Original Date: 04/24/2007
Revision Date: / /
Best Practice : Load and Resistance Factor Design Rules
The University of New Orleans, College of Engineering teamed with the University of Maryland, College Park to develop new design rules utilizing probabilistic methods to reduce weight in future commercial and naval vessel structures.
The University of New Orleans, College of Engineering (UNO COE) saw a need for weight reduction in today’s shipbuilding market. The U.S. Navy is now requiring the use of light-gage plate in nonstructural and structural bulkheads on their LPD-17 and DDG-21 next-generation warships. Ongoing committee studies were considered by the team in the development of these new procedures for the design of ship structures. The Load and Resistance Factor Design (LRFD) criteria were initially envisioned to be used in parallel with currently used procedures. The applications and limitations of this procedure are currently limited to the design of fine-bow, bow-with-flare, or flat- bottomed vessels and conventional displacement-type monohull surface vessels made of metallic materials, and those with a length of 300' to1000' between perpendiculars.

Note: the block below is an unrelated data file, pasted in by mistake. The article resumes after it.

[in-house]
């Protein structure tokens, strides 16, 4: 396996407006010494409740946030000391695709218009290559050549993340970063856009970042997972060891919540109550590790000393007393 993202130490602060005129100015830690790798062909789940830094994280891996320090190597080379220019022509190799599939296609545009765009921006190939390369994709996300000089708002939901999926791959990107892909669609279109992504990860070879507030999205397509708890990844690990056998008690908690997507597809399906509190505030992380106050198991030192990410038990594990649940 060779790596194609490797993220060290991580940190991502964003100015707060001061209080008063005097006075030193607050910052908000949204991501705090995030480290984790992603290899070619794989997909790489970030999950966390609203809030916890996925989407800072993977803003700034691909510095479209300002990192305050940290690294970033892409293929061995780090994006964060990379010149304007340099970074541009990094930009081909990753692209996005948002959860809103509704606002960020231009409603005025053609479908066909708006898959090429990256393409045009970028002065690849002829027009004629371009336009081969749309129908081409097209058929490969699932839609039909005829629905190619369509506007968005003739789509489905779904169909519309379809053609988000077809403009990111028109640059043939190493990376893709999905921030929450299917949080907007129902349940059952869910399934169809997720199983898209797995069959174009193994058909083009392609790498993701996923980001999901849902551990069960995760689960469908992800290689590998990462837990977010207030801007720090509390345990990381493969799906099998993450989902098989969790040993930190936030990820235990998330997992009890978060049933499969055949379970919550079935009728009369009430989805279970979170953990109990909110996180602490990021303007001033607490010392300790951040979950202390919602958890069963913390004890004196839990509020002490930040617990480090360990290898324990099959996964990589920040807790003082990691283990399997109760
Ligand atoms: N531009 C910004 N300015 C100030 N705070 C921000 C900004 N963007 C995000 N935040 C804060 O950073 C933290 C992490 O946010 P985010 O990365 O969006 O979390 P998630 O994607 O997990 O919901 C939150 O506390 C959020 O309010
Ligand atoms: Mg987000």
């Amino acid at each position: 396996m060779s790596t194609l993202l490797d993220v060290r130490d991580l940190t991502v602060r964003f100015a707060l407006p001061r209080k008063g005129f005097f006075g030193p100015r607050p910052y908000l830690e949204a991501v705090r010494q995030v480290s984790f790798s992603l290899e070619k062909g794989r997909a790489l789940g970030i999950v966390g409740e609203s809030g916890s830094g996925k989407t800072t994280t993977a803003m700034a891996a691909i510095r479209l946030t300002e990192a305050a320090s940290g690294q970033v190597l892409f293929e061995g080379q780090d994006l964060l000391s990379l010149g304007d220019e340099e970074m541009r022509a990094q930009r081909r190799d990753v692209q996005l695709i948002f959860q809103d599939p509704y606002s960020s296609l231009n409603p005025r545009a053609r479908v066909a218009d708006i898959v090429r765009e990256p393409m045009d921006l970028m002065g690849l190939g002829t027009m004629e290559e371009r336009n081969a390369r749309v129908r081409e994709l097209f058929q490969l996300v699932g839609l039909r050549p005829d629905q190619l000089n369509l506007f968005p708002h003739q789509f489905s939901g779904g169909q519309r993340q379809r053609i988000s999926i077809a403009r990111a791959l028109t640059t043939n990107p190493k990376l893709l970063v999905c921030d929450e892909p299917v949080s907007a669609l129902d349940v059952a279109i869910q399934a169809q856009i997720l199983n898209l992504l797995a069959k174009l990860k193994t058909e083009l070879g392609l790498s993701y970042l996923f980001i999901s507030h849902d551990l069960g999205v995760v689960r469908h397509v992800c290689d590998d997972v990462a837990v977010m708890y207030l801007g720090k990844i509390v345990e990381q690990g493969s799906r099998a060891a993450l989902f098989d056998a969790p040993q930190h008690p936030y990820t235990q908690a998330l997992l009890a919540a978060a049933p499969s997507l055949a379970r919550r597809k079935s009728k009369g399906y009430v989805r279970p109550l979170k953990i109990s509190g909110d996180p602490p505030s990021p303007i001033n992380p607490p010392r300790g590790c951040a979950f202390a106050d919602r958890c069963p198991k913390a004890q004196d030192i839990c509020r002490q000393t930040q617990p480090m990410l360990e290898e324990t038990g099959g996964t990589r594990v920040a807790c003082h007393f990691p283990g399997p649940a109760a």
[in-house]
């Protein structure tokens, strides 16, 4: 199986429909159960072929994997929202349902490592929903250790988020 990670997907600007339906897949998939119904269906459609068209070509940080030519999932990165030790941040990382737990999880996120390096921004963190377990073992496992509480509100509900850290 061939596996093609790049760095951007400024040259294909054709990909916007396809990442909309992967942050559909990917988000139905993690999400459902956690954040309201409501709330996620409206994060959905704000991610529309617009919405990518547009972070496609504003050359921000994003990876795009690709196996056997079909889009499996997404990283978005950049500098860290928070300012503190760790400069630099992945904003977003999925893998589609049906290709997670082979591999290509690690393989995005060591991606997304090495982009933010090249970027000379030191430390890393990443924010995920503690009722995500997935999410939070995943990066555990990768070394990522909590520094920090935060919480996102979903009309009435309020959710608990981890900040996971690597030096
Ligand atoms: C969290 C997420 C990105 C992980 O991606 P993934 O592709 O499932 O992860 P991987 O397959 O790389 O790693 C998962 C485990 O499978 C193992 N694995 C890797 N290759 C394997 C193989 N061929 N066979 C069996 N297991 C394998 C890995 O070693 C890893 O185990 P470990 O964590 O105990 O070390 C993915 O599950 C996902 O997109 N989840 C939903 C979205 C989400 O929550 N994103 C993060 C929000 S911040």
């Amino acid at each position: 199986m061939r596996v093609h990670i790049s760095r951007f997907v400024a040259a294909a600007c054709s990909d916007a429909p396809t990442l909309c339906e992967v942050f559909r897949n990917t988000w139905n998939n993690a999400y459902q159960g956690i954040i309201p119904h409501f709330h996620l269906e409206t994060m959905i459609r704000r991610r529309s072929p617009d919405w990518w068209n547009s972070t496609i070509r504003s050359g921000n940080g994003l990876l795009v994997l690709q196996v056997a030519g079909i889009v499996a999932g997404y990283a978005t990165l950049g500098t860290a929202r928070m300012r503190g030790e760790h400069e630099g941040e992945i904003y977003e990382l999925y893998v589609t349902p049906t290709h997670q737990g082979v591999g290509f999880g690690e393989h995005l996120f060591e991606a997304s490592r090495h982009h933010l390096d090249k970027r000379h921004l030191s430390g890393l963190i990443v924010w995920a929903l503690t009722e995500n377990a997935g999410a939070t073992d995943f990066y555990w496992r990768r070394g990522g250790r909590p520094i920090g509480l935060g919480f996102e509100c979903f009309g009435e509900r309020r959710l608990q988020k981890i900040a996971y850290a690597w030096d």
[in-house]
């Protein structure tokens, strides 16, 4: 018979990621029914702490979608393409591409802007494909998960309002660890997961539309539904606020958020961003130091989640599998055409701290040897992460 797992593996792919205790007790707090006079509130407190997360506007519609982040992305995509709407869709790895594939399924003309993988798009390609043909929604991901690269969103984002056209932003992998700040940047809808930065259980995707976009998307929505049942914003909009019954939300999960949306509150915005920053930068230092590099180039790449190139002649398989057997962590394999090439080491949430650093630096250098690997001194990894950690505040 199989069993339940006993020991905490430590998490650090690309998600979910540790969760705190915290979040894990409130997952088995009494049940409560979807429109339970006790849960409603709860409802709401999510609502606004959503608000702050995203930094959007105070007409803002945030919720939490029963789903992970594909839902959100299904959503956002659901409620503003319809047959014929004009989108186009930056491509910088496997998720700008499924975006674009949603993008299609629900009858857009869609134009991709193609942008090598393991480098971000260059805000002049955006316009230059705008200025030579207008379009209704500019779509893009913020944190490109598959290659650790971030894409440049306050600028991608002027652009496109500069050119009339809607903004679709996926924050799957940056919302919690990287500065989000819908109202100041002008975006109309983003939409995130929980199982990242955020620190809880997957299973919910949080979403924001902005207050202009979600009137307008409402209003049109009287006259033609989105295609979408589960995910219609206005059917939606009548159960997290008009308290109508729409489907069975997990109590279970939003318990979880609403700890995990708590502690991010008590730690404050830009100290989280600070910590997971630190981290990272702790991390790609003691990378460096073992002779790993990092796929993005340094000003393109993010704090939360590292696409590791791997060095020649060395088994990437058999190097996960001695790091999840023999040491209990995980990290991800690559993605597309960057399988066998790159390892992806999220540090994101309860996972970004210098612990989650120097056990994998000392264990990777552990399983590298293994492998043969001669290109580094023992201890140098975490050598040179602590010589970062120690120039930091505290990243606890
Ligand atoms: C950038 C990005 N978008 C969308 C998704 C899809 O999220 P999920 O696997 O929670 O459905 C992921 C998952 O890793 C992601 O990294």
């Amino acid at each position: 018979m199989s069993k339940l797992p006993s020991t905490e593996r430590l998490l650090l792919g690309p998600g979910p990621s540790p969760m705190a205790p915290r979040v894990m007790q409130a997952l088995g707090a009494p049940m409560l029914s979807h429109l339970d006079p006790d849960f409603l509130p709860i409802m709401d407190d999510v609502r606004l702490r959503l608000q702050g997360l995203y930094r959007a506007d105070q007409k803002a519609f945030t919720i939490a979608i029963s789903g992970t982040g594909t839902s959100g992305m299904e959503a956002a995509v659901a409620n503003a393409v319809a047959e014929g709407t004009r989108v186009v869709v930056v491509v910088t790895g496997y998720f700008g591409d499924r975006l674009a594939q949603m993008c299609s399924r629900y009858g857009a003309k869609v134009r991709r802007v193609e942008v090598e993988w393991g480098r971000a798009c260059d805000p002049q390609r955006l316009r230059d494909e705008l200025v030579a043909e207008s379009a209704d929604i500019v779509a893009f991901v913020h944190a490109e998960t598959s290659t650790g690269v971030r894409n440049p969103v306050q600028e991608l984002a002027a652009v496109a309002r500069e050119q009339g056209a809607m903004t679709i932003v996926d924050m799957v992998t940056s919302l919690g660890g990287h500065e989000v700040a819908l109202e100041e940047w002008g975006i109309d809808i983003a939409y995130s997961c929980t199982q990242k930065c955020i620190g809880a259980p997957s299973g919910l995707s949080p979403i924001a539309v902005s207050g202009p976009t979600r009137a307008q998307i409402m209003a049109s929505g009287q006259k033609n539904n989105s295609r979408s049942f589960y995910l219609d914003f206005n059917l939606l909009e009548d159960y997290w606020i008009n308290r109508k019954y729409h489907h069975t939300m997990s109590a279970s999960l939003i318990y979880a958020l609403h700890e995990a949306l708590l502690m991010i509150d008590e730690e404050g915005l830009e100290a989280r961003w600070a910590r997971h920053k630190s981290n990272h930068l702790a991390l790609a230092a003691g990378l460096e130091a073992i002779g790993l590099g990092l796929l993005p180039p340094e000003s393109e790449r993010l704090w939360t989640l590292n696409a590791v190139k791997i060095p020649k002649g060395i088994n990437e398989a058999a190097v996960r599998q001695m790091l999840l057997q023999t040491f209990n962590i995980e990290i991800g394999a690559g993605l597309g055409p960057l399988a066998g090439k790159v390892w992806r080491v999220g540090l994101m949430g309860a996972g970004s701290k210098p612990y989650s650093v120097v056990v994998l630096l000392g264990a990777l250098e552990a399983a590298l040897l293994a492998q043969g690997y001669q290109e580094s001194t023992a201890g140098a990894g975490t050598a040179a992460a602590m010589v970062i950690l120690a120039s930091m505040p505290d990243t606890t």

The old process to design vessels followed the rules of the Navy or the American Bureau of Shipping. New designs do not have historical information to use as a basis. The team’s objective in the first year was to develop LRFD criteria for hull girder bending of surface ship structures for both commercial and naval vessels. In the second year, the team developed LRFD criteria for unstiffened panels of surface ship structures; in the third year of the project, the team developed LRFD criteria for fatigue of surface ship structures.
The development of this new method for the structural design of conventional displacement-type surface monohull ships is based on a structural reliability theory in an LRFD format. The LRFD rules can be used for early design of ship structures to check adequacy in the detailed design stage. For marine applications, LRFD development is based on special and extreme analysis of wave loads with a combination of partially correlated loads. Nominal strength and load values, along with achieving target reliability levels, are also considered. The LRFD method builds on conventional marine and structural codes. The design philosophy must provide for ship structural designs that have adequate safety and allow for the proper functioning of each component. The Allowable Stress Design (ASD) and the LRFD design philosophies for designing structures are currently in use. The LRFD philosophy utilizes probabilistic methods versus the pure-static and dynamic formulas used in the ASD philosophy.
Advantages of the LRFD philosophy include a more rational approach for new designs and configurations, consistency in reliability with the potential for a more economical use of material, calibration of building codes that allows for future changes from information acquired from predicted models, and material and load characterization.
For more information see the
Point of Contact for this survey.